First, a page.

By Lisa Spicka
The food industry is one of the industries most impacted by climate change. Natural disasters and shifting temperatures impact growing crops, and customers now expect businesses to operate from both a social and eco-conscious perspective. As a result, from reducing carbon footprints to eliminating forced labor, Environmental, Social, and Governance (ESG) is increasingly becoming a priority for food companies.
One-third of greenhouse gas emissions are estimated to come from the food industry, and the impacts to climate, deforestation, and food waste are significantly changing how we need to manage food safety risks and compliance in the future. By weaving ESG into the corporate strategy, companies throughout the food industry can demonstrate their commitment to protecting our planet and its citizens. ESG is ultimately expected to become synonymous with health, climate, and affordability.
A formalized strategy is essential to avoid wasting time and money obtaining certifications that do not reflect a company’s core sustainability identity.
Achieving sustainability-based certifications clearly indicates a company’s commitment to its ESG efforts. Generally, certifications should be part of a company’s sustainability or ESG strategic plan, which emerges from benchmarking and materiality assessment insights. This ensures that the sustainability certifications pursued will have the most positive external impacts, align with company branding, and reduce risk.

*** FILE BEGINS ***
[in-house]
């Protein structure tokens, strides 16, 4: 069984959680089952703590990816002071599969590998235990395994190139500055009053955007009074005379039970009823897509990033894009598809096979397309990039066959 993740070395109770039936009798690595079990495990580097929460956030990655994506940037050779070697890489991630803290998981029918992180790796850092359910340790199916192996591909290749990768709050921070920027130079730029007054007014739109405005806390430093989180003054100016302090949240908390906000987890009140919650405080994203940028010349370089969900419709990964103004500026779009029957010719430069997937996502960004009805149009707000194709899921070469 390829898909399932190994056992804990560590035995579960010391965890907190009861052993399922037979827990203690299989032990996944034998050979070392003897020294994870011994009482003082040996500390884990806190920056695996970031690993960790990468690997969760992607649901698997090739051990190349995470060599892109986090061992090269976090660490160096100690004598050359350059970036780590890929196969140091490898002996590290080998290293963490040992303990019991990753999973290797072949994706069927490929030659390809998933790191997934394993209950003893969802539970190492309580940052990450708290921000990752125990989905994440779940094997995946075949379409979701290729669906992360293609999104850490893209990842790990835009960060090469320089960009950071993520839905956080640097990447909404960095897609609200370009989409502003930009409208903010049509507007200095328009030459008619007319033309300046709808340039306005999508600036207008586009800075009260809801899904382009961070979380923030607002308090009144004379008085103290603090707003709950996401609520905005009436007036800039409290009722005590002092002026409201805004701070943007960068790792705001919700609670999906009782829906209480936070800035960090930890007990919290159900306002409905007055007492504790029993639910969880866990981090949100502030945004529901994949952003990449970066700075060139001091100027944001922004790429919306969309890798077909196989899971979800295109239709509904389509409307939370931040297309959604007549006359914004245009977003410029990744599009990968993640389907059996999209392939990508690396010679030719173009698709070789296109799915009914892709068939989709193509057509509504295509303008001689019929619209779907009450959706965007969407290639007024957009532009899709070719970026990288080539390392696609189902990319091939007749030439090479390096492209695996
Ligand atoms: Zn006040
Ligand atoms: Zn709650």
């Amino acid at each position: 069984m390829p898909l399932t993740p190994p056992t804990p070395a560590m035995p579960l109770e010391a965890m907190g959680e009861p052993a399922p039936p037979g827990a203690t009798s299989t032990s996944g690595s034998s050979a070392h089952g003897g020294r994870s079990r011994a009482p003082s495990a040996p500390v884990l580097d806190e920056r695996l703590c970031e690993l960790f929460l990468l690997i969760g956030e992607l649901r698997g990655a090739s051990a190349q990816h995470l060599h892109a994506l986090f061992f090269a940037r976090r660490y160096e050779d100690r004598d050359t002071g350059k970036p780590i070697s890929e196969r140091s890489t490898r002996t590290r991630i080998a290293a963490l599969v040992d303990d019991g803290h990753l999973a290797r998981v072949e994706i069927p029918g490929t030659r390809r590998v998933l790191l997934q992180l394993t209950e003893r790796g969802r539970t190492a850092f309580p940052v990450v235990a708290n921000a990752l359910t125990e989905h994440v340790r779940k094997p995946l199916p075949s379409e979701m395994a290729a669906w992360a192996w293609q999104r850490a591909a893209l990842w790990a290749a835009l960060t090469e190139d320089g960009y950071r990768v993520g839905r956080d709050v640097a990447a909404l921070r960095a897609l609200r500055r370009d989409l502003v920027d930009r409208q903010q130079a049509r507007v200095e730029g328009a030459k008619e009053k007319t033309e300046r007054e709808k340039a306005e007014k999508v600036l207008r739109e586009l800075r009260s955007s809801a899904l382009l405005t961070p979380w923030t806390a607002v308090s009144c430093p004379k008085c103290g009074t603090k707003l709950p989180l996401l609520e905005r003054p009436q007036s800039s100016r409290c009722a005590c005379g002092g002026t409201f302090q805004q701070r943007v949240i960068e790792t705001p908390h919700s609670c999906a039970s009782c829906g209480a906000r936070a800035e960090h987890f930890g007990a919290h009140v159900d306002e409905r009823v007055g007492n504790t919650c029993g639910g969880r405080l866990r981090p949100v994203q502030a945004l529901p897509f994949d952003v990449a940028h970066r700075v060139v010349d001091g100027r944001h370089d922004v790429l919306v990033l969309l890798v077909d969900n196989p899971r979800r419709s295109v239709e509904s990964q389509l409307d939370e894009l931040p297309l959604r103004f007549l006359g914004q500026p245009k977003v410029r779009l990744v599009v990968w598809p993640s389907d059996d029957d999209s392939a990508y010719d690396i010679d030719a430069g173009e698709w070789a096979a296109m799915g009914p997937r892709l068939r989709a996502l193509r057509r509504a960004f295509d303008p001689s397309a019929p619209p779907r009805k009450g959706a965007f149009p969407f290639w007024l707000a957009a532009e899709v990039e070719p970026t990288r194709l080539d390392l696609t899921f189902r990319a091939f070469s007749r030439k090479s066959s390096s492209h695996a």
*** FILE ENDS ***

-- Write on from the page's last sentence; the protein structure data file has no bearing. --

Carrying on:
Types of Sustainability-Based Certifications
Sustainability certifications can cover both product-level certifications and company-level certifications, and exist for dozens of traits such as climate, company ethics, agricultural production methods, human rights, animal welfare, and more. With so many options available, a formalized strategy is essential to avoid wasting time and money obtaining certifications that do not reflect a company’s core sustainability identity.
Certifications to Consider
The following list includes certifications firmly rooted in corporate sustainability. Some certifications, such as organic, have existed since as far back as the 1970s, while others have emerged in the last decade or less in response to some of our planet’s most critical sustainability pressures.
Organic: Organic certification certifies that final products are free from genetically modified organisms (GMOs), irradiation, and the use of sewage sludge and persistent toxic chemicals (e.g., fertilizers and pesticides) in production and handling.
Non-GMO: The Non-GMO Project Verified butterfly seal is recognized globally. Verification to the Non-GMO Project Standard represents best practices for GMO avoidance and may include testing of high-risk ingredients in product formulations.